Longevity (n): [lon-jev-i-tee] Duration of individual life. Generally, the longer the better, so long as the years are healthy. The secret to longevity: good health maintenance. CrossFit and Longevity go hand in hand if approached properly.
For some individuals, the desire for longevity gives them motivation to work out and maintain a healthy diet. Problems abound however, because there is so much conflicting information about what constitutes healthy exercise, and what constitutes a healthy diet!
The CrossFit stereotype gets many people think negatively about CrossFit’s impact on longevity. If you are a CrossFitter, you’ve probably been told “you are just going to hurt yourself” or “that will wear out your joints”. But, there are strong correlations between the CrossFit method and longevity!
The first thing some CrossFit enthusiasts need to realize, is that you are not Mat Fraser. Therefore, you do not need to train like Mat Fraser. If your body allows, and has the proper fitness level, you may try to compete, but not everyone can do it at a highly competitive level. Sometimes we get caught up in the moment and get to thinking that a trip to the CrossFit Games is in sight.
We all need to ask ourselves, what it is that we are training for?
As CrossFit Vitality explains, you must always remember risk verses reward. CrossFit is known to be very competitive, with an intense atmosphere, which is one of the best things about the sport. However, you must know your limit. When something is hurting (like, not good pain) you need to know when to stop pushing. It is important to take control of the situations and remind yourself of the repercussions of pushing beyond your limits. Often, especially in the less experienced CrossFit athletes, when you get tired, form suffers and the risk of injury increases.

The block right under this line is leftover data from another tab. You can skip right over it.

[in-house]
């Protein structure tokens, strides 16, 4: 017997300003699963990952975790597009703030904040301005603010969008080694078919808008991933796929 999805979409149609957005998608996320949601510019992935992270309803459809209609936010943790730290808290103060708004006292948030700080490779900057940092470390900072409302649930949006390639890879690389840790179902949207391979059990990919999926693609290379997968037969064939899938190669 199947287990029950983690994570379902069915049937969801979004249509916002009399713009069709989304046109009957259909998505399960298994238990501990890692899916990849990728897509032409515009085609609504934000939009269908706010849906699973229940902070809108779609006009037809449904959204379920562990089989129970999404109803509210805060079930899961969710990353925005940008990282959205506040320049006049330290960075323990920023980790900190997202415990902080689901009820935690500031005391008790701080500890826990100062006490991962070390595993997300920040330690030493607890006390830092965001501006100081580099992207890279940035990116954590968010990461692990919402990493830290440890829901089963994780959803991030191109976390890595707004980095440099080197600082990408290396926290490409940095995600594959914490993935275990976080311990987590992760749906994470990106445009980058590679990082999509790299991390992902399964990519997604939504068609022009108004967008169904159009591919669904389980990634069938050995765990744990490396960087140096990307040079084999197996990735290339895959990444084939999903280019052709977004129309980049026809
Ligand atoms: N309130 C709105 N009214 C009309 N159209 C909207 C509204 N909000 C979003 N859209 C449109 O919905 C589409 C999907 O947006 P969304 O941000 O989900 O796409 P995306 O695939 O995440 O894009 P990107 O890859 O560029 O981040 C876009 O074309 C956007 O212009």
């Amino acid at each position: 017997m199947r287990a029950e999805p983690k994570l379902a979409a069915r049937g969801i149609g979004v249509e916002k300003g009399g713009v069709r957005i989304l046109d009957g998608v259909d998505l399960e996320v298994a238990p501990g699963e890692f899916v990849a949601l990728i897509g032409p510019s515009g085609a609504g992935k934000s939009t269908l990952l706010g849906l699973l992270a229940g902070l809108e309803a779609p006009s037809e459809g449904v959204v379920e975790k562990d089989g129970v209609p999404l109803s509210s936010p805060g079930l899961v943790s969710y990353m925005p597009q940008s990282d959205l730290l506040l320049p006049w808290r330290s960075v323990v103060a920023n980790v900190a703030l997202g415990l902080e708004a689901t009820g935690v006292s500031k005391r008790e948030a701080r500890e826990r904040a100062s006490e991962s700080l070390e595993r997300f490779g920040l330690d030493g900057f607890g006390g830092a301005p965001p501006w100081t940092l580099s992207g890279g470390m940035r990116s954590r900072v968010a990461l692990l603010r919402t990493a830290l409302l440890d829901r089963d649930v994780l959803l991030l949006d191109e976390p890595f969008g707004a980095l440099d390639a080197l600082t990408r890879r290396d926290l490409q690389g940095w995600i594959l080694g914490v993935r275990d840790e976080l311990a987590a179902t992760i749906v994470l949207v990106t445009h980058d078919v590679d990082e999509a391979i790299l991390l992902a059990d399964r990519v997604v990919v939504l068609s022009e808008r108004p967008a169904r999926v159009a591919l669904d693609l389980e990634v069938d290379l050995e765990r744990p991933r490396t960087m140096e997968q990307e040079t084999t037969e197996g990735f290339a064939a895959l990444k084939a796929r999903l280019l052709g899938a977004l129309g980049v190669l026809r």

“50% of all sports injuries are the result of overuse.”
There is a term that Susan Friend mentions in her article on training for longevity, that describes the type of training that should be done to excel in training for longevity. The word is “undertraining”. Undertraining is the opposite of overtraining. Fifty percent of all sport related injuries are the result of overuse. In order to steer clear of this, you must train below maximal loads, stop training before muscles, tendons, and joints are overworked, and take time off from training to allow muscles to recover. (This does not mean you need to blow off training because you don’t feel like doing it, abandon an exercise because it is hard to do, or work with weights that aren’t challenging.)
Not only should you train smart, but you must take time off to rest and give your muscles time to heal from stress. The CrossFit method recommends 3 days on, 1 day off for maximal benefit. Allowing the body to rebuild from the work, before starting back again.
Since a 3 on / 1 off workout cycle doesn’t line up well with a 7-day week, it is good to allow five days a week for training and two for rest and recovery. If you are able to do this, you should also try to spread your rest days out. Ideal rest days would be days 4 & 7. Ben Bergeron, the CrossFit coach to Games winning Mat Fraser and Katrin Davidsdottir, follows this philosophy. Many boxes are closed on Sunday and offer an “active” recovery day on Thursday. Active recovery is a less intense, low volume workout that is done on an off day. Aerobic restoration activities are common on this day. Examples of this are swimming, rowing, airdyne, cycling, and hiking. Another good thing to do on rest days is mobility.
Don’t confuse working extremely hard with working beyond your threshold. You can work hard on Fran and be flat on your back for 10 minutes and that is fantastic, but doing Fran at that intensity 3 times a day (to get better), won’t make you better. It’s exactly what I’m referring to when explaining overtraining. “3-2-1-GO!”
Oh, and mix in some other activities! Variety is the spice of life, and there is no reason not to put your CrossFit Training to the test in other sports!